CPRBlog asked some of our regular bloggers to give us some suggestions for the high and low points of the regulatory year. We began by taking the Bush Administration’s “midnight regulations” off the table, so that we could focus in on the Obama Administration’s impact to date. CPR President Rena Steinzor begins.
The high point of the year on the regulatory front was EPA’s endangerment finding on climate change, issued December 7, 2009, finally giving the seventh day of December a positive symbolic role in history, beyond the more memorable one as a day that will “live in infamy.” We endured eight solid years of stonewalling by the Bush Administration on climate change – a saga that included everything from suppressing EPA reports because the facts were inconvenient, to the downright juvenile step of refusing to open an email from EPA because it contained a finding that climate change pollutants must be controlled. Now, finally, the adults are back in charge. The Obama EPA issued a formal finding on the topic, concluding what any schoolchild knows: that greenhouse gases threaten public health, and that motor vehicles are a cause. Having so concluded, EPA can now proceed to regulate emissions under the Clean Air Act. And although many believe the principal impact of the finding is to ratchet up pressure on opponents of climate change legislation by forcing them to choose between aggressive EPA regulation and a climate change bill they’d rather not pass, the plain fact is that EPA intends to keep this regulatory train on the tracks, working toward issuing regulations that would finally get the federal government in the business of combating climate change. Read Dan Farber’s contemporaneous CPRBlog entry on the subject for more.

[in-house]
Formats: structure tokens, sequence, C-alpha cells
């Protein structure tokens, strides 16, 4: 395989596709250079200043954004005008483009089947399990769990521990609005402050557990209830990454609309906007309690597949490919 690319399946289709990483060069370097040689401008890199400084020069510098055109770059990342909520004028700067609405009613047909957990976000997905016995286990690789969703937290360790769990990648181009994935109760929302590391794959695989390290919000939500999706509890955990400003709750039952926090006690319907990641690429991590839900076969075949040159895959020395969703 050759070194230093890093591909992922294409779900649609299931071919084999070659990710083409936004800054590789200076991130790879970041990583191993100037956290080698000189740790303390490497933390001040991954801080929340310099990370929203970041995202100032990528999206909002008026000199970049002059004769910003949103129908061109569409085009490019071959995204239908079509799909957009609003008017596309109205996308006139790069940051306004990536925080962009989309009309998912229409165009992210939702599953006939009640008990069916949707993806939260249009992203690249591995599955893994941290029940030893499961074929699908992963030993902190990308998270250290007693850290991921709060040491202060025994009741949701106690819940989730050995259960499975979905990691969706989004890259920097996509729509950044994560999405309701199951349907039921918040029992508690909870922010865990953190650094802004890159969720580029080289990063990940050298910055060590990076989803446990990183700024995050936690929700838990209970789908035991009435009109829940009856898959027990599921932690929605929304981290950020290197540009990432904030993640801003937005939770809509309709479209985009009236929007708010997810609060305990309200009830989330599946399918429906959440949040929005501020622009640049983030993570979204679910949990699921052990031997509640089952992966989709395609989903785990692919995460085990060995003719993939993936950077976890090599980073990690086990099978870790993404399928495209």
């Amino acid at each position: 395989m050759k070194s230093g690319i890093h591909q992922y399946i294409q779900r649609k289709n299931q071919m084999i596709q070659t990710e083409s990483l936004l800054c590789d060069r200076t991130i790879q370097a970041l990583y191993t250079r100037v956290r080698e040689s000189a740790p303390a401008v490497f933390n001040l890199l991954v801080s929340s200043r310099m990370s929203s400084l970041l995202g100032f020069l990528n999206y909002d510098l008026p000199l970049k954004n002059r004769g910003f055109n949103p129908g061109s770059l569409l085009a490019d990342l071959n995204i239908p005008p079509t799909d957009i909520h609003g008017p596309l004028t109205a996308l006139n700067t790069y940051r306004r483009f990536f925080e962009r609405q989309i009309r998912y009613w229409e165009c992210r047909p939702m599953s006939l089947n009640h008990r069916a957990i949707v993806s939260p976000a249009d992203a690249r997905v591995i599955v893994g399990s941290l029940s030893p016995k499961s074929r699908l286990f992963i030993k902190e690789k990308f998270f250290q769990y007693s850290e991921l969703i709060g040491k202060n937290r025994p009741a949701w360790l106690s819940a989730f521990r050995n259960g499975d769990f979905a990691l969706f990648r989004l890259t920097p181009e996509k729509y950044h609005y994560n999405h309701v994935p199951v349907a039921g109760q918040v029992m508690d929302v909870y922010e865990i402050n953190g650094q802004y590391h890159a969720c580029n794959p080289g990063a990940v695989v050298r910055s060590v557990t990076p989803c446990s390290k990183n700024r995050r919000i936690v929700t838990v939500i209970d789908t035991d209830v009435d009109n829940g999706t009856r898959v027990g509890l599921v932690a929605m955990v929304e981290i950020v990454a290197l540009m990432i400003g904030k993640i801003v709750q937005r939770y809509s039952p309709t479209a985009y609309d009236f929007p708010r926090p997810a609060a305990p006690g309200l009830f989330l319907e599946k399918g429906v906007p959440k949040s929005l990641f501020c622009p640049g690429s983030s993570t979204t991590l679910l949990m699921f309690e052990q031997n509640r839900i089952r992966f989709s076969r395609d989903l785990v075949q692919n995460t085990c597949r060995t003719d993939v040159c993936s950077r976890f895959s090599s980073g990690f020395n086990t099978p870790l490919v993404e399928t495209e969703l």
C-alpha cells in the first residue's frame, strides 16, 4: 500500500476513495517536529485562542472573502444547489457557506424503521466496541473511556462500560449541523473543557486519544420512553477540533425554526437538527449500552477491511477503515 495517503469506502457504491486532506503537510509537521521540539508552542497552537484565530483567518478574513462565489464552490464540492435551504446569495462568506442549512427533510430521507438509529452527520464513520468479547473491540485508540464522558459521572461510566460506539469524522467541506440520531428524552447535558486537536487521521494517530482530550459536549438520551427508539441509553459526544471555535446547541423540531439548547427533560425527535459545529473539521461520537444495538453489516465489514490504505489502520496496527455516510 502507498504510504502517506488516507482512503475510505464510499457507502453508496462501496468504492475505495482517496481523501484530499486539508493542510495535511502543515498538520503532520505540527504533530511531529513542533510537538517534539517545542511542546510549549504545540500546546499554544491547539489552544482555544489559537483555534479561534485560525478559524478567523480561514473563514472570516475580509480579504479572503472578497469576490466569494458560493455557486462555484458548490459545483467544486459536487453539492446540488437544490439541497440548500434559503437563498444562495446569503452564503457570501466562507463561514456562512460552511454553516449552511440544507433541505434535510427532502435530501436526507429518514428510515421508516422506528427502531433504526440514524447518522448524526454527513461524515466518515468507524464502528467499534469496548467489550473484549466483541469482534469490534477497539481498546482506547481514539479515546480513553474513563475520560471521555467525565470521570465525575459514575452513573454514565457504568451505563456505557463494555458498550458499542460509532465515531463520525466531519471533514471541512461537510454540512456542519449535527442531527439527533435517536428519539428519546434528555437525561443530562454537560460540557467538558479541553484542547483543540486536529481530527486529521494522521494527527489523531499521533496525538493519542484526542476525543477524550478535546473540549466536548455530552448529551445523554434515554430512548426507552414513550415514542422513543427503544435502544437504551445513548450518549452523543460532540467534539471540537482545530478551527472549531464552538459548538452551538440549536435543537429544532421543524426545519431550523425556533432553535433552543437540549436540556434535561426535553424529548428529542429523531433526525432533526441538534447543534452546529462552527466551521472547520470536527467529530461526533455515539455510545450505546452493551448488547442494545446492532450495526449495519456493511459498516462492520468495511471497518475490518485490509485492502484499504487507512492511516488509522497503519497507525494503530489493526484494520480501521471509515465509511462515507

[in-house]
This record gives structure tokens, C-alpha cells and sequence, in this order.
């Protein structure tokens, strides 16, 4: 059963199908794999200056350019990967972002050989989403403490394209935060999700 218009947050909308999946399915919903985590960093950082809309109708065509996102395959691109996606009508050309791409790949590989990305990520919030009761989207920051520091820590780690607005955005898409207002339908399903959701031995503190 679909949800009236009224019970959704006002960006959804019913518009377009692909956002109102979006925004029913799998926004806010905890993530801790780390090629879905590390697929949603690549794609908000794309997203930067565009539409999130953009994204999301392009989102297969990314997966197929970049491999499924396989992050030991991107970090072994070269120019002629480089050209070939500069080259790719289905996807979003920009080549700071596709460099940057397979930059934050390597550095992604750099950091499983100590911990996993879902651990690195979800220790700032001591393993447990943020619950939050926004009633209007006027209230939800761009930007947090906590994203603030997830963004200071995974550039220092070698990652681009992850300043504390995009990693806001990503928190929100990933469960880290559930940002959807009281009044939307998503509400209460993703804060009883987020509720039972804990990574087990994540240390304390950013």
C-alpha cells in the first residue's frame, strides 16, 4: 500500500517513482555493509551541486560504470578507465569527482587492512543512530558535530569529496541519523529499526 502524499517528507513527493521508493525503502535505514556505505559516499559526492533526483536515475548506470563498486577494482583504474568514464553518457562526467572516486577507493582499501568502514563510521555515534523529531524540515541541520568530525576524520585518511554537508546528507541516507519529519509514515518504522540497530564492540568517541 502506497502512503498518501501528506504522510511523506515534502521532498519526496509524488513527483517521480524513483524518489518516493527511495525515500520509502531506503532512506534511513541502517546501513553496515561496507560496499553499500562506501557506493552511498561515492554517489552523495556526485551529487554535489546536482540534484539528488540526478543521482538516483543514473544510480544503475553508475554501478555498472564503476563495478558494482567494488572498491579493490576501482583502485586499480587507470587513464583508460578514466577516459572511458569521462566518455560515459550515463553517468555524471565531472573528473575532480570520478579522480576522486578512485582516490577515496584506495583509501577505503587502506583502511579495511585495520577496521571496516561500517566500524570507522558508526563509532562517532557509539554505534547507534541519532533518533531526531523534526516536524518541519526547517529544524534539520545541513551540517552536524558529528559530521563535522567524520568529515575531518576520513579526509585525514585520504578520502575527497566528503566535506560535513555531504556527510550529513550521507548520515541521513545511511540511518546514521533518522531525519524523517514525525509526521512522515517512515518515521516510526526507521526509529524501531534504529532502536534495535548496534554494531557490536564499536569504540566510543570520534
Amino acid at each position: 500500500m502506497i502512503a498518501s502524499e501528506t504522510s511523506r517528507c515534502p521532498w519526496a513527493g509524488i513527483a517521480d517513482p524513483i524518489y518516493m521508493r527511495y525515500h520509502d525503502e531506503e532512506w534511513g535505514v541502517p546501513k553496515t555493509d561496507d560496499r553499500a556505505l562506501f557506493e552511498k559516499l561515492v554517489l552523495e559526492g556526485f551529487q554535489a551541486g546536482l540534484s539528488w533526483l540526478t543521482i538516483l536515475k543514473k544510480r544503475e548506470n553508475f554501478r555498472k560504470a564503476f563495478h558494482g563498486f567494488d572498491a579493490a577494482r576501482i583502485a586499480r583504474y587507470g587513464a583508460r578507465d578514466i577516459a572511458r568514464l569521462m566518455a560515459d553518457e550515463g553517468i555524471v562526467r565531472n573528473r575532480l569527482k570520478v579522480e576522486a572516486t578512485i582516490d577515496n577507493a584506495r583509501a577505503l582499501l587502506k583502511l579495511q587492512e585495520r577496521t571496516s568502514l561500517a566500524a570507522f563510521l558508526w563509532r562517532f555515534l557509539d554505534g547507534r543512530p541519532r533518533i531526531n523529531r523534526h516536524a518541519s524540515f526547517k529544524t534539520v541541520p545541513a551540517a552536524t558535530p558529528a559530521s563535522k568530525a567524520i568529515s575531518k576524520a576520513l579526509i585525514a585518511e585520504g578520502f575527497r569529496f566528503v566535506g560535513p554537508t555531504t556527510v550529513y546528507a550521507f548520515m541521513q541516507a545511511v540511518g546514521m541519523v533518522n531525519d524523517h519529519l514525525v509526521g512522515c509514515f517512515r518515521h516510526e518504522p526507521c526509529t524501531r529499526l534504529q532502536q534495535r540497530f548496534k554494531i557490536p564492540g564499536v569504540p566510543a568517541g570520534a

In my view, the regulatory low point of the year, excluding the Bush midnight regs, was the announcement that regulation on mercury won’t see the light of day until 2011 – fully 21 years after Congress, in the 1990 Clean Air Act instructed EPA to determine by 1994 whether mercury emissions from coal-fired power plants needed regulating. To make a very long story short, a combination of factors conspired to slooooow the process down, including less than alacritous action by the Clinton Administration in the 1990s, delaying tactics by industry, and Bush Administration sandbagging. The cost of delay has been profound. About one in ten American women of childbearing age have unsafe blood mercury levels, a figure that runs much higher in the minority community. And according to data from two studies, strict regulation of mercury emissions from U.S. power plants could spare around 94,000 American newborns from elevated blood levels that can cause irreversible brain damage. Once the Obama Administration got hold of the reins, it moved to settle a lawsuit with environmental groups seeking to force it to regulate. The result is the promise of a 2011 regulation. But just think how many children have suffered brain damage over the course of this two-decades-long fight. Read more of the brutal details of the mercury saga in CPR’s 2009 report, The Hidden Human and Environmental Costs of Regulatory Delay.
In the second week of January, CPR will issue a report card evaluating the regulatory efforts of the “protector agencies” during the Obama Administration’s first year in office. Watch this space for more.